The Black Rose (novel)
|The Black Rose|
|Author(s)||Thomas B. Costain|
|Publisher||Doubleday, Doran & Co., Inc|
|Media type||Print (Hardcover)|
|LC Classification||PZ3.C8235 Bl 1945|
The Black Rose is a 1945 historical novel by Thomas B. Costain. It is a fictional story set in the 13th century about a young Saxon who journeys to the far-away land of Cathay in search of fortune. Included in this narrative are several notable figures: Roger Bacon, Bayan Hundred Eyes, Edward I of England and his consort Eleanor of Castile.
 Plot summary
In 13th century England, Walter, the bastard of Gurnie, attends a lecture by Roger Bacon at medieval Oxford and is inspired to journey to the far-away semi-mythical land of Cathay. After participating in a student riot and a raid on a castle – both led by his friend Tristram – Walter decides to leave England in order to escape Norman justice, taking Tristram with him. Walter's inheritance, obtained from his lord father's death, gets them as far as Antioch, where they are compelled to enter the services of a powerful Greek merchant named Anthemius. Impressed by Walter's cleverness and Tristram's physicality, he finds a place for them on a gift-bearing caravan heading east to the court of Kublai Khan. On the way, one of the beautiful women – the sister of Anthemius, Maryam (the Black Rose) - being sent as a gift to the great Khan escapes custody. She finds her way to the two Englishmen, who decide to shelter her on condition she pretend to be a servant boy and quietly leave when near the next large city.
The caravan soon meets up with its chief escort: Bayan of the Hundred Eyes and his Mongol horde. Having fallen in love with Walter, Maryam stays with the duo; all three risking the deadly consequences that would follow their being caught by the Mongol general. The journey east sees Walter curry the favor of Bayan through being a competent chess-player and Tristram demonstrate the power of the English longbow in front of an astonished horde. Unfortunately, a spiteful Mongolian learns of their secret, and Walter decides they all need to leave the army. While the rest flee south into China, Walter attempts a desperate measure to lead the army off course. Although initially successful, he is caught in the act. He is honest to Bayan – who considers him a friend - but punished.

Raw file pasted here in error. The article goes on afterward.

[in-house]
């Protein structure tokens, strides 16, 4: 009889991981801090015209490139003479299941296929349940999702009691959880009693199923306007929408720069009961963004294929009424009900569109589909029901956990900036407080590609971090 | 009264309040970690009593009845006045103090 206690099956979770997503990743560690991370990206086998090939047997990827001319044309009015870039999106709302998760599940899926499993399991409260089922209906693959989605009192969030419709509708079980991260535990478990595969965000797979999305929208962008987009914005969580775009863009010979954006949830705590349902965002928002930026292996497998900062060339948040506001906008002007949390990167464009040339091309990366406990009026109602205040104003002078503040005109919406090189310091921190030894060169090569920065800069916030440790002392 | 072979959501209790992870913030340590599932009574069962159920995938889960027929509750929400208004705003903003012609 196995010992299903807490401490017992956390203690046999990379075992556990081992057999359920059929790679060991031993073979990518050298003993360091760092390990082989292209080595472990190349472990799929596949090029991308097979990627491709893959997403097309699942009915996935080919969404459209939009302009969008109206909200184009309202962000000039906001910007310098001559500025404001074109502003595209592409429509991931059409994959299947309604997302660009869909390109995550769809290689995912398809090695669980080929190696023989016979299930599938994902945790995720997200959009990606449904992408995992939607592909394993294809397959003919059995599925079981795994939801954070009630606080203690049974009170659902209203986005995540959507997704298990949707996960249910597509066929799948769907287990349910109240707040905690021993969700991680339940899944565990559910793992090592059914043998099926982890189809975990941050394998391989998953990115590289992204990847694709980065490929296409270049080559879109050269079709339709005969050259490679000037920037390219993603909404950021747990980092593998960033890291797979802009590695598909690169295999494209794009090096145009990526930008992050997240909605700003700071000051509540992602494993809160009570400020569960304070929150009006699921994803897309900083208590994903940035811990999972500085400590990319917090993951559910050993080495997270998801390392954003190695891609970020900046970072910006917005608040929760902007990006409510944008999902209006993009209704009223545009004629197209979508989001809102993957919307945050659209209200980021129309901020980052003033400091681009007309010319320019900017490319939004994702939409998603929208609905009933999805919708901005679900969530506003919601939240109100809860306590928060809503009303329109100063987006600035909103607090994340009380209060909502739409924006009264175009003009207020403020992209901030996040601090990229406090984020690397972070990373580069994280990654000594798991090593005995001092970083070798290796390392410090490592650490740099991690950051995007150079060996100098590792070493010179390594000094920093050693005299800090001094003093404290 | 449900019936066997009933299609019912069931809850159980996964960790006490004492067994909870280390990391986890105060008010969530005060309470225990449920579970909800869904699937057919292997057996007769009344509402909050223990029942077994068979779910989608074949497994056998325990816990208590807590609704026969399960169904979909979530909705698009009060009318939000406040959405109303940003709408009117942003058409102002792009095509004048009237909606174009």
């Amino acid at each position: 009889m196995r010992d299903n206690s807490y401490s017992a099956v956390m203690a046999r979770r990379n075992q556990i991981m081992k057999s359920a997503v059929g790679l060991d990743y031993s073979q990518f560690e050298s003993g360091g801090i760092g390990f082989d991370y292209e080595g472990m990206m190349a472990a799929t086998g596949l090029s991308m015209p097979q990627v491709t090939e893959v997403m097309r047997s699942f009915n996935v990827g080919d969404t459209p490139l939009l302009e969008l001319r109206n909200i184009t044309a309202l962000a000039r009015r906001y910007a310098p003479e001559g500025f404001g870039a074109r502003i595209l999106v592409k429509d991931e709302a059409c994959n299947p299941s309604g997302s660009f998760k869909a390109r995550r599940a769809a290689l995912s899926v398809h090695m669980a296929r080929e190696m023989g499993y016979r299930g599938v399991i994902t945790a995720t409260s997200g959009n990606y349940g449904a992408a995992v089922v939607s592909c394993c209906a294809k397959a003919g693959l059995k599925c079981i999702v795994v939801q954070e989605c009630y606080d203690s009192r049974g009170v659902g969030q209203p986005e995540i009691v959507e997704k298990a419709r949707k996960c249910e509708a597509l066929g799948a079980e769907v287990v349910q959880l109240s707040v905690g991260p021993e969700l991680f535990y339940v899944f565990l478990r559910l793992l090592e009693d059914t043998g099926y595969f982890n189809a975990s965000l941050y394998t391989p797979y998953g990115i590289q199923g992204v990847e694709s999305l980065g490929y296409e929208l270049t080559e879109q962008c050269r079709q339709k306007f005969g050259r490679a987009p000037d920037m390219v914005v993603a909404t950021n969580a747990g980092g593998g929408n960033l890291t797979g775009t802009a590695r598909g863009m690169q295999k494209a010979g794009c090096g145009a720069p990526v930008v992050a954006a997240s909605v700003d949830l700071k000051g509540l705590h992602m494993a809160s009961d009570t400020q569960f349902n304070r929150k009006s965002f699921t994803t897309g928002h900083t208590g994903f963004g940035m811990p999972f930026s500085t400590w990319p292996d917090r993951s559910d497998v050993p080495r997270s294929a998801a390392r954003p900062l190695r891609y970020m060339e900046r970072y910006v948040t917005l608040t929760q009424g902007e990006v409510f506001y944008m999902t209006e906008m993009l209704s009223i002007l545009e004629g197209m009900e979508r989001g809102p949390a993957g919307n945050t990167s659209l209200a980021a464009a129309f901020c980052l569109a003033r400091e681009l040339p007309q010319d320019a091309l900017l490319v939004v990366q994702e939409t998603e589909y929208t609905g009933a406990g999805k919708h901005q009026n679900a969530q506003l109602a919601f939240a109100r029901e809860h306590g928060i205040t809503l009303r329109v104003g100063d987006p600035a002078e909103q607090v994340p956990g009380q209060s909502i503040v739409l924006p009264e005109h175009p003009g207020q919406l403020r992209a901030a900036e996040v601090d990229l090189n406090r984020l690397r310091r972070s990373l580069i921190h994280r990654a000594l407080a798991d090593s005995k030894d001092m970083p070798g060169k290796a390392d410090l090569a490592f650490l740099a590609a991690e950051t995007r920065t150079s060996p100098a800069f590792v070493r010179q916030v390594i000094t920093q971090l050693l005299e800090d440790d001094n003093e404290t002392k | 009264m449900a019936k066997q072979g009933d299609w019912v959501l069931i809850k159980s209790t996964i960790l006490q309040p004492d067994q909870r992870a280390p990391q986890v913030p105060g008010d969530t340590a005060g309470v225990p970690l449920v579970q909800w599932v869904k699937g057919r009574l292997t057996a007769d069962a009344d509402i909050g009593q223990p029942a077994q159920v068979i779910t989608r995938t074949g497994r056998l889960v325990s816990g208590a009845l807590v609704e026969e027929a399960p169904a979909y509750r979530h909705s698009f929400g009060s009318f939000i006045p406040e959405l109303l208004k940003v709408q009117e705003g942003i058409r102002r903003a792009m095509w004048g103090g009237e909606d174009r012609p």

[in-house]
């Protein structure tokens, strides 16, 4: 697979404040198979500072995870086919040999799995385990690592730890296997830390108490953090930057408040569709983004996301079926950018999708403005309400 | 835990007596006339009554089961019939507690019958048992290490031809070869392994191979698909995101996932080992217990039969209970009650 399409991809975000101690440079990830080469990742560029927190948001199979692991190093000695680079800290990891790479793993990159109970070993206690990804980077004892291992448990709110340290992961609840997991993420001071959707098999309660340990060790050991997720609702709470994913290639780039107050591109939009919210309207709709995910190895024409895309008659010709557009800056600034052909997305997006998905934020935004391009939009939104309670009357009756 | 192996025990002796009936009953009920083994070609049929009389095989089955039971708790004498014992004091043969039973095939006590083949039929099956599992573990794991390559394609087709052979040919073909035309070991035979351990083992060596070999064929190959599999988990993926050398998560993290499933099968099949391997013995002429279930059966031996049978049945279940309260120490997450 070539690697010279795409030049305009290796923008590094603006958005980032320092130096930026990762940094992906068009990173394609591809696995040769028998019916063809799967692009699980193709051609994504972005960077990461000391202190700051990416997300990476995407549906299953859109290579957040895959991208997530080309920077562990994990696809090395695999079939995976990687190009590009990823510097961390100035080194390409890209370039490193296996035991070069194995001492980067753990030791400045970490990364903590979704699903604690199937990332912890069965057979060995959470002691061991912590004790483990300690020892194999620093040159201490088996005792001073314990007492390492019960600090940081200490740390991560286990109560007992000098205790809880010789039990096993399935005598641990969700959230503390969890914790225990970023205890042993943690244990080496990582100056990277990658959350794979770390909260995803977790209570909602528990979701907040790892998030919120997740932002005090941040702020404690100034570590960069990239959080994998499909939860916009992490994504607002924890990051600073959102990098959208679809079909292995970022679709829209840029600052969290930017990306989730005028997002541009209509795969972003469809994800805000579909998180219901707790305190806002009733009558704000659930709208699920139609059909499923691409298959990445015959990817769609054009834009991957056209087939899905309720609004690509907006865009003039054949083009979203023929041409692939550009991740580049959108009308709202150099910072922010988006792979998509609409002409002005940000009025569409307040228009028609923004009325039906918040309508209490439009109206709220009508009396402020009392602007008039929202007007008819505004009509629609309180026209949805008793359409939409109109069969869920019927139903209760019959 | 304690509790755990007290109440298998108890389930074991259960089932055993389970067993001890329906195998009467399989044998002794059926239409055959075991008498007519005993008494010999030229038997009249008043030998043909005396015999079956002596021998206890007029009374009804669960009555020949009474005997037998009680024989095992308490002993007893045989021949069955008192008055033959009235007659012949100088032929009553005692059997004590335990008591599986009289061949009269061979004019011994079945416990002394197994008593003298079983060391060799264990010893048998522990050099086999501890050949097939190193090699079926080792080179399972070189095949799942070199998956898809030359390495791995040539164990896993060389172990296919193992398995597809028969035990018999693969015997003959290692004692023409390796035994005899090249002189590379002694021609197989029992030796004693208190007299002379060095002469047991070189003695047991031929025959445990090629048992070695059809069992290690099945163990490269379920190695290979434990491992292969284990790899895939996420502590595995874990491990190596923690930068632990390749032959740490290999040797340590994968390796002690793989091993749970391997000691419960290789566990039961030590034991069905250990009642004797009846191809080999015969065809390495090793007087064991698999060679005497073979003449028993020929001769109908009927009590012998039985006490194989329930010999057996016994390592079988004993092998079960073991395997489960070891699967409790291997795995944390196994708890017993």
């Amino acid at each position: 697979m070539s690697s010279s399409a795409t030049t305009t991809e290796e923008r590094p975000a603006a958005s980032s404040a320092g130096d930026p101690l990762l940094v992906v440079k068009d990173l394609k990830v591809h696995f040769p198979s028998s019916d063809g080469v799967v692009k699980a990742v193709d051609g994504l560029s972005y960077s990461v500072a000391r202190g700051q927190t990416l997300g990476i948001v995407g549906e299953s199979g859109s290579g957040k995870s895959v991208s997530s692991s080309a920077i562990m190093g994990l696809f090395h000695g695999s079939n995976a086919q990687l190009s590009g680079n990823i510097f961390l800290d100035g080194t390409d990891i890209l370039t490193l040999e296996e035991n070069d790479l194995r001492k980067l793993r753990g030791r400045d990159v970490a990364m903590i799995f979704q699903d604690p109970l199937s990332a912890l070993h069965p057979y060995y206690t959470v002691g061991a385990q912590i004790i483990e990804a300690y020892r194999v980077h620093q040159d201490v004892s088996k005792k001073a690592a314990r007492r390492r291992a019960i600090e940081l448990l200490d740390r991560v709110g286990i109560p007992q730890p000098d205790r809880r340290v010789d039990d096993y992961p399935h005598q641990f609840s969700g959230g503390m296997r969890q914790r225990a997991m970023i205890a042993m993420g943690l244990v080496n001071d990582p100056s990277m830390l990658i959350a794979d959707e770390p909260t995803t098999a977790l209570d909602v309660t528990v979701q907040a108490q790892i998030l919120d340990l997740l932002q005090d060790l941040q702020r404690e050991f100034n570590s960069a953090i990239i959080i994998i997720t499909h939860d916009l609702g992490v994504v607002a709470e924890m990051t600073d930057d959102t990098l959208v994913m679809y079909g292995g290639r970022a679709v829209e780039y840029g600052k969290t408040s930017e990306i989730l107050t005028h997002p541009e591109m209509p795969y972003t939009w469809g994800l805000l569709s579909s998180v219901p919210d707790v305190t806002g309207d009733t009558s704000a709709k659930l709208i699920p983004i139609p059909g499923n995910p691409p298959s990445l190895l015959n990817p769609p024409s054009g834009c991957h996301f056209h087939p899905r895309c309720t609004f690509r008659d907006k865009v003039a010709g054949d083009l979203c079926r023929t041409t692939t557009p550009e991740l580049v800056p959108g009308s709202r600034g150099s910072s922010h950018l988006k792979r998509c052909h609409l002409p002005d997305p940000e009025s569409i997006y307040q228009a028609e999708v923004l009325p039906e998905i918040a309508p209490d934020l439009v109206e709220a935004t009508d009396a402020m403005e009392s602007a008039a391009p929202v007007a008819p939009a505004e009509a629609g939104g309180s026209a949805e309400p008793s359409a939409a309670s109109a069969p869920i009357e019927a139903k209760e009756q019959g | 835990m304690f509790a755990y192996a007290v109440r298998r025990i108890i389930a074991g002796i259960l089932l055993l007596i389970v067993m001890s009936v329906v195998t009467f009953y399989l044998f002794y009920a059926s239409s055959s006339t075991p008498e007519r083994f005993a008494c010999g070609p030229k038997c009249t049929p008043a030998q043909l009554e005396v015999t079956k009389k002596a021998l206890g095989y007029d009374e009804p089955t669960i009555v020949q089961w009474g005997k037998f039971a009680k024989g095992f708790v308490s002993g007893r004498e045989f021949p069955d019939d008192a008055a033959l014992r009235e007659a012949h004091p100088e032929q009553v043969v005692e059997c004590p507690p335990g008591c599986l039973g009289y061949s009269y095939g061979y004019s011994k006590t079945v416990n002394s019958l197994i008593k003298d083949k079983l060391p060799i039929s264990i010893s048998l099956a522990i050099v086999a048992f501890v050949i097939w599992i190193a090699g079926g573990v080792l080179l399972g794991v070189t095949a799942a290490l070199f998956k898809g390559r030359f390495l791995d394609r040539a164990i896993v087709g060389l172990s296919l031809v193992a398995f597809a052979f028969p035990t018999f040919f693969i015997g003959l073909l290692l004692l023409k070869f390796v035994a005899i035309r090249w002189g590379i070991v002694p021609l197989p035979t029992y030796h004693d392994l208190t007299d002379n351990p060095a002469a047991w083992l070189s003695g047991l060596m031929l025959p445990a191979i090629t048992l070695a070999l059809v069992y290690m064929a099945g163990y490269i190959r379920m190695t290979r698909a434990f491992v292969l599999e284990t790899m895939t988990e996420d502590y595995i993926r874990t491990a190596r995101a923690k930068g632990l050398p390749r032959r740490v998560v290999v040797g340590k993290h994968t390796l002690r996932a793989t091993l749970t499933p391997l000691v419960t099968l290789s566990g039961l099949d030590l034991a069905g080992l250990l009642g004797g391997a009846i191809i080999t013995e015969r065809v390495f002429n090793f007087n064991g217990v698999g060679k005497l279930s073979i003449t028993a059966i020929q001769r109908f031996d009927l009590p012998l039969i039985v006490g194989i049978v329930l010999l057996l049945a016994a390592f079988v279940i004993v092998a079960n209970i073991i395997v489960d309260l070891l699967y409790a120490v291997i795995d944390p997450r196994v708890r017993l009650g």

He spends weeks recovering from the ordeal, and comes out with little hope of ever seeing his friend and lover again. He returns to Bayan only to be given the task of convincing the Chinese to surrender, for the Mongol horde has reached their borders. Once in the Chinese capital, he desperately searches for his companions while encouraging Chinese nobility to pursue peace. Although he succeeds in the first – marrying Maryam in the process – the Empress refuses to surrender due to an old proverb, and thereby holding them indefinitely. Caged in the most luxurious of palaces, the young couple live in happiness while the threat of war approaches. Eventually, they are able to procure escape, but Maryam is mistakenly left behind. Fearing her dead, the two friends find their way back to England.
Two years of ship-hopping see them arrive home, rich with presents from the Empress and knowledge of the wondrous inventions they encountered: paper-manufacturing, gunpowder, the telescope, and the compass. Walter returns to Gurnie to find his lord grandfather prosperous in his business pursuits. Proud of his grandson, the old man names him heir to Gurnie. Now a nobleman, Walter finds his fame gaining him audience with the young King Edward I and his Queen, Eleanor of Castile. He tells them of the truths of Roger Bacon and the adventures to Cathay. Meanwhile, the determined Maryam – now with a baby Walter – finds it incredibly difficult to travel with the knowledge of only two English words. Around India to Aden, Alexandria, Venice, and Marseilles, she finally reaches London to be reunited with her husband – the very joyous and surprised Walter.
- Costain, Thomas B. The Black Rose. New York: Doubleday & Co. 1945.